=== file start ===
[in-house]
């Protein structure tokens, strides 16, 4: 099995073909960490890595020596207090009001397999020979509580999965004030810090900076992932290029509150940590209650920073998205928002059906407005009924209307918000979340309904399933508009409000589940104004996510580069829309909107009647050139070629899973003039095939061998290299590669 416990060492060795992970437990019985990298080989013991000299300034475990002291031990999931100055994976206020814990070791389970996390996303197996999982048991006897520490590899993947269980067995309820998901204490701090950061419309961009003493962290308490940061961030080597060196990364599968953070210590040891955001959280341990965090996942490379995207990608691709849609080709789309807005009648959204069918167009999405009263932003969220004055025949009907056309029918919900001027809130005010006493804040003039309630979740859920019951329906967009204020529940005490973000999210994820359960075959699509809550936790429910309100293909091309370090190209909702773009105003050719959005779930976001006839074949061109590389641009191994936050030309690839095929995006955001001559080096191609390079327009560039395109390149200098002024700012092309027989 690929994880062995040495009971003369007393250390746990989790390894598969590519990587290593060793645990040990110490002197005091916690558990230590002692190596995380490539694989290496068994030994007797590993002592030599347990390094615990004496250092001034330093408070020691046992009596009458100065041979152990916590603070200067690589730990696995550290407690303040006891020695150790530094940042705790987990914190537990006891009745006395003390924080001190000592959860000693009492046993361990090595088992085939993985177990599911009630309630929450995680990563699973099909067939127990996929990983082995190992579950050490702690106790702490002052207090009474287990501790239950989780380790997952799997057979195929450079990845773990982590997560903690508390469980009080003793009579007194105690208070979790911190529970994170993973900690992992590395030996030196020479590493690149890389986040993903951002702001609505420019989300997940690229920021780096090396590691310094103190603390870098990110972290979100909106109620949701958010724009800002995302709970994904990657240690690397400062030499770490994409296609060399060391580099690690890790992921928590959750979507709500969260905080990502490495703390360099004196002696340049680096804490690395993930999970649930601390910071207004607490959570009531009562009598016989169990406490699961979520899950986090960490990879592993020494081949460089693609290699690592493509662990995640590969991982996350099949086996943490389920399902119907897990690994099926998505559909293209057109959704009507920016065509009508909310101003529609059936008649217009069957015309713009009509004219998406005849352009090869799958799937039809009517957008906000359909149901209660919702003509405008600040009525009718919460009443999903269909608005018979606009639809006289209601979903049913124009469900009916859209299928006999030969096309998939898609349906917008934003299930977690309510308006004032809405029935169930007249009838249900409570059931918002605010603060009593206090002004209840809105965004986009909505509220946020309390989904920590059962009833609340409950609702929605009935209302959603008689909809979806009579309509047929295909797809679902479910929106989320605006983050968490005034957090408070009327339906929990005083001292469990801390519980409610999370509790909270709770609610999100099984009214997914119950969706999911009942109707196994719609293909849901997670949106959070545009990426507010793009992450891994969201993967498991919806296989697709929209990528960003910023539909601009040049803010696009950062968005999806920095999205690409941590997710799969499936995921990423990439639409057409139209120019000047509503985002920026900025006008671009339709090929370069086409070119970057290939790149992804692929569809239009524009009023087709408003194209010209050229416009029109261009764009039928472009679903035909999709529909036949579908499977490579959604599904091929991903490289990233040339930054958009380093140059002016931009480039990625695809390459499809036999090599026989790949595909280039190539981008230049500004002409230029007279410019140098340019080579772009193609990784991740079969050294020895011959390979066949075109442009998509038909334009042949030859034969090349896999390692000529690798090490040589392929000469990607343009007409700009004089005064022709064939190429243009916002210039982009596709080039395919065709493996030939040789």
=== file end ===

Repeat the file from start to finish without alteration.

[in-house]
């Protein structure tokens, strides 16, 4: 099995073909960490890595020596207090009001397999020979509580999965004030810090900076992932290029509150940590209650920073998205928002059906407005009924209307918000979340309904399933508009409000589940104004996510580069829309909107009647050139070629899973003039095939061998290299590669 416990060492060795992970437990019985990298080989013991000299300034475990002291031990999931100055994976206020814990070791389970996390996303197996999982048991006897520490590899993947269980067995309820998901204490701090950061419309961009003493962290308490940061961030080597060196990364599968953070210590040891955001959280341990965090996942490379995207990608691709849609080709789309807005009648959204069918167009999405009263932003969220004055025949009907056309029918919900001027809130005010006493804040003039309630979740859920019951329906967009204020529940005490973000999210994820359960075959699509809550936790429910309100293909091309370090190209909702773009105003050719959005779930976001006839074949061109590389641009191994936050030309690839095929995006955001001559080096191609390079327009560039395109390149200098002024700012092309027989 690929994880062995040495009971003369007393250390746990989790390894598969590519990587290593060793645990040990110490002197005091916690558990230590002692190596995380490539694989290496068994030994007797590993002592030599347990390094615990004496250092001034330093408070020691046992009596009458100065041979152990916590603070200067690589730990696995550290407690303040006891020695150790530094940042705790987990914190537990006891009745006395003390924080001190000592959860000693009492046993361990090595088992085939993985177990599911009630309630929450995680990563699973099909067939127990996929990983082995190992579950050490702690106790702490002052207090009474287990501790239950989780380790997952799997057979195929450079990845773990982590997560903690508390469980009080003793009579007194105690208070979790911190529970994170993973900690992992590395030996030196020479590493690149890389986040993903951002702001609505420019989300997940690229920021780096090396590691310094103190603390870098990110972290979100909106109620949701958010724009800002995302709970994904990657240690690397400062030499770490994409296609060399060391580099690690890790992921928590959750979507709500969260905080990502490495703390360099004196002696340049680096804490690395993930999970649930601390910071207004607490959570009531009562009598016989169990406490699961979520899950986090960490990879592993020494081949460089693609290699690592493509662990995640590969991982996350099949086996943490389920399902119907897990690994099926998505559909293209057109959704009507920016065509009508909310101003529609059936008649217009069957015309713009009509004219998406005849352009090869799958799937039809009517957008906000359909149901209660919702003509405008600040009525009718919460009443999903269909608005018979606009639809006289209601979903049913124009469900009916859209299928006999030969096309998939898609349906917008934003299930977690309510308006004032809405029935169930007249009838249900409570059931918002605010603060009593206090002004209840809105965004986009909505509220946020309390989904920590059962009833609340409950609702929605009935209302959603008689909809979806009579309509047929295909797809679902479910929106989320605006983050968490005034957090408070009327339906929990005083001292469990801390519980409610999370509790909270709770609610999100099984009214997914119950969706999911009942109707196994719609293909849901997670949106959070545009990426507010793009992450891994969201993967498991919806296989697709929209990528960003910023539909601009040049803010696009950062968005999806920095999205690409941590997710799969499936995921990423990439639409057409139209120019000047509503985002920026900025006008671009339709090929370069086409070119970057290939790149992804692929569809239009524009009023087709408003194209010209050229416009029109261009764009039928472009679903035909999709529909036949579908499977490579959604599904091929991903490289990233040339930054958009380093140059002016931009480039990625695809390459499809036999090599026989790949595909280039190539981008230049500004002409230029007279410019140098340019080579772009193609990784991740079969050294020895011959390979066949075109442009998509038909334009042949030859034969090349896999390692000529690798090490040589392929000469990607343009007409700009004089005064022709064939190429243009916002210039982009596709080039395919065709493996030939040789």